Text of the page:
Travel Sickness Expert Offers Puma Method to Guarantee Carefree Holiday Cruising

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Many people are considering a winter cruise vacation, especially with the great seasonal values now available. One of the main concerns, however, for potential cruise vacationers, apart from getting the best deal, is whether or not seasickness will spoil their trip. Dr. Sam Puma suggests the Puma Method for Prevention of Motion Sickness to guarantee symptom free sailing even in rough waters.

Puma Method prevents cruise motion sickness

Freedom from Motion Sickness with the Puma Method

The best way to deal with seasickness is to actually prevent the symptoms.

The cruise industry is growing even in these trying economic times. The Florida-Caribbean Cruise Association forecasts 16 million individuals world wide will choose a cruise vacation in 2011, a 6.6% increase over last year. Many of these vacationers, especially those going on their first cruise, are concerned about the potential of experiencing seasickness. In fact, fear of getting this type of motion sickness is probably the number one reason that many vacationers who love to travel do not cruise. They know the nausea, stomach cramps and vomiting that characterize travel sickness will certainly put a damper on any cruise fun.

Thankfully, most people don’t get sick on cruise ships. Big vessels don’t move around nearly as much as small boats. But, it is smart to be prepared, according to CruiseSavvy.com, especially if you are sensitive to travel sickness on land or have not cruised before. One of the most effective ways to do this is with the Puma Method for Prevention of Motion Sickness exercises.

These exercises raise a person’s tolerance to the movement aboard a ship as well as a variety of motion sickness producing activities, such as reading in a moving vehicle, riding in a small boat or flying in an airplane. The mild head, neck and upper body exercises stimulate the body’s own mechanism, called habituation, to boost a person’s tolerance to motion sickness causing activities. No drugs or devices are used, so there are never any negative side effects. The exercises take only about 15 minutes a day. Conditioning starts right away and in as little as one week a person can begin to enjoy activities that used to make them feel ill. This new level of conditioning is automatically maintained as the individual participates in these new activities. The Puma Method exercises do not need to be continued unless a higher level of conditioning is desired.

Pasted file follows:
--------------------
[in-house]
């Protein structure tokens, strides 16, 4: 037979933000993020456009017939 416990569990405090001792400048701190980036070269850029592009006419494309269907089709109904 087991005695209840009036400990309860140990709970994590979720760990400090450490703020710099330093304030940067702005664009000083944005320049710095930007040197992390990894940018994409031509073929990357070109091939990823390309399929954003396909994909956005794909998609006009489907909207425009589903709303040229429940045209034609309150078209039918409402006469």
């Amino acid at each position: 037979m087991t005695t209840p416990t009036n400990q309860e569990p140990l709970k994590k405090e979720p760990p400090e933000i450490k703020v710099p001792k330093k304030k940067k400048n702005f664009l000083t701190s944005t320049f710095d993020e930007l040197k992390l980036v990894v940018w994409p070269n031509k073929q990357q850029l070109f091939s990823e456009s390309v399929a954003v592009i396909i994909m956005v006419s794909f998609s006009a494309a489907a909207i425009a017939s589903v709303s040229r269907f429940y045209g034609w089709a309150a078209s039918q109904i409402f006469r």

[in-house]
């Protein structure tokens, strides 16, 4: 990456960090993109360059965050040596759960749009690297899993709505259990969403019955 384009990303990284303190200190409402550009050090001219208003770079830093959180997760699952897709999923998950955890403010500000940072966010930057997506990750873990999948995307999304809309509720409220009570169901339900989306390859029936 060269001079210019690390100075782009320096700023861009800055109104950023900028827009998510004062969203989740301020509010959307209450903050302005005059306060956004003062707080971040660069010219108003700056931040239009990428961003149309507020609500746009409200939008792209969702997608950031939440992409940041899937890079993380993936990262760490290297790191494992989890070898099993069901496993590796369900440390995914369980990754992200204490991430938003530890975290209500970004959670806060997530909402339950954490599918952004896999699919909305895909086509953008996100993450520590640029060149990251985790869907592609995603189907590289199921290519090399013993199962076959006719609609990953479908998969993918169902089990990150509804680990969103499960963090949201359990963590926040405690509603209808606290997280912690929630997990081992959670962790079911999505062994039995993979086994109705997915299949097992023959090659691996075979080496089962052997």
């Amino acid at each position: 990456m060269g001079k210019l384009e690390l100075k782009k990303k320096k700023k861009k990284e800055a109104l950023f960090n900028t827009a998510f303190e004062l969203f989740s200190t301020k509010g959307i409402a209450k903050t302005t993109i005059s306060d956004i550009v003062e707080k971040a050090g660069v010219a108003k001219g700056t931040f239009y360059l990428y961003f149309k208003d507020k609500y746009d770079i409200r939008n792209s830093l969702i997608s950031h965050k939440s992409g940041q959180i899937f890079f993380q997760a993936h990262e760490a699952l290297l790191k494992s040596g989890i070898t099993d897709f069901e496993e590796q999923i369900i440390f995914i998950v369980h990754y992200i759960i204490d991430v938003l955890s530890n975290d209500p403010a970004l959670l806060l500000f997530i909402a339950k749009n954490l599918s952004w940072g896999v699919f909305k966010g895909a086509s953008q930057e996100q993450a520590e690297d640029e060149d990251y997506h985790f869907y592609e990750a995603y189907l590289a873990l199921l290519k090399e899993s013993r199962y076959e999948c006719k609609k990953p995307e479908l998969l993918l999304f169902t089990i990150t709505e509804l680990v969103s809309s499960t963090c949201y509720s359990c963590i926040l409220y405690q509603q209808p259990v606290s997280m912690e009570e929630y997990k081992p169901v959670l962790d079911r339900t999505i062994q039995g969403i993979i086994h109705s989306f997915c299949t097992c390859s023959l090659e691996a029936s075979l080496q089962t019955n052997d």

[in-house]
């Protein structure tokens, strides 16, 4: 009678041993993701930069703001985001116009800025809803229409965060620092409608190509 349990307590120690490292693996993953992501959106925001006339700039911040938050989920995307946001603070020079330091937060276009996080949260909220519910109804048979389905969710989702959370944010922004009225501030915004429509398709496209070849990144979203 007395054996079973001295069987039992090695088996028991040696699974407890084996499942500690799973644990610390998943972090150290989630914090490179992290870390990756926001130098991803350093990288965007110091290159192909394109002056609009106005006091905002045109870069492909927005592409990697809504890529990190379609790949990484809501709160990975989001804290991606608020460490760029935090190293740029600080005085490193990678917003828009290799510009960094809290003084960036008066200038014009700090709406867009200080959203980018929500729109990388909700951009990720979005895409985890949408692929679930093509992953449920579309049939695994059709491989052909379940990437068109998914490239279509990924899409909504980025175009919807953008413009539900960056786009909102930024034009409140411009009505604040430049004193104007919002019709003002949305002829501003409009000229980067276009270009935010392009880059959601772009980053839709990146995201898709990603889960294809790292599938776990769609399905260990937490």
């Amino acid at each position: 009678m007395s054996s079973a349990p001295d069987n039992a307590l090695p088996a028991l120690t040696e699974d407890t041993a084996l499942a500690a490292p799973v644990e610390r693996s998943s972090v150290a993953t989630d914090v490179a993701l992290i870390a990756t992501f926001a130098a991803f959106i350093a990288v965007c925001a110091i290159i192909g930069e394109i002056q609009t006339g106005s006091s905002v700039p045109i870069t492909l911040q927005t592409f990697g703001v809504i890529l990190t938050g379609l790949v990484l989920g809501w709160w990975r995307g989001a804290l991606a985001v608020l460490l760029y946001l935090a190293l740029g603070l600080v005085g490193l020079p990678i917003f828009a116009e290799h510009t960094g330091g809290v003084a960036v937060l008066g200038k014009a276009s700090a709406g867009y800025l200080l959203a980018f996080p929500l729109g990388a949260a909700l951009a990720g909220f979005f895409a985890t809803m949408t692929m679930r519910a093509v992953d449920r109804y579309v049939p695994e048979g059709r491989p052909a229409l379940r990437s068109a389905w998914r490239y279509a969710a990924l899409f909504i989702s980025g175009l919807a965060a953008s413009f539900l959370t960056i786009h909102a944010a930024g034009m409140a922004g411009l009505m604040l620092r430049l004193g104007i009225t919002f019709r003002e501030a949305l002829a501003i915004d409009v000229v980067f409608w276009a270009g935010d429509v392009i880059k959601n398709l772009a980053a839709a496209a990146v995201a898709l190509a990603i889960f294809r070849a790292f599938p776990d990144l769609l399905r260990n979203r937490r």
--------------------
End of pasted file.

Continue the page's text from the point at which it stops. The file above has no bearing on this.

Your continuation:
“The best way to deal with seasickness is to actually prevent the symptoms,” states Dr. Sam Puma, president of Puma Applied Science and developer of the Puma Method. “To date the Puma Method has been just about 100% effective for those who follow the program so, why even worry about the possibility of becoming ill? Even a mild concern about seasickness can detract from the overall enjoyment of a cruise. Today’s cruise ships offer a new generation of on board features and a world of innovations including surf pools, planetariums, demonstration kitchens, and on-deck LED movie screens. The Puma Method will allow vacationers to enjoy every aspect of their cruise experience.”

Those interested in learning more about all types of travel sickness including seasickness, airsickness, carsickness, cybersickness and space sickness, and the Puma Method for Prevention of Motion Sickness can visit pumamethod.com.

Founded in 1995 by Dr. Sam C. Puma, Puma Applied Science is a privately held research and development company specializing in aerospace medical concerns, human factors, and life support systems. It was through Dr. Puma’s 36 years of experience as a physician in the aerospace industry that he developed and perfected his method for the prevention of motion sickness.

The company introduced the Puma Method for Prevention of Motion Sickness in 2003. Other projects under development are a high acceleration aircraft to gather data on gravity-induced loss of consciousness and an associated sensor, and a hands free computer interface for persons with disabilities.

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Susan Puma
Puma Applied Science
310-594-6972
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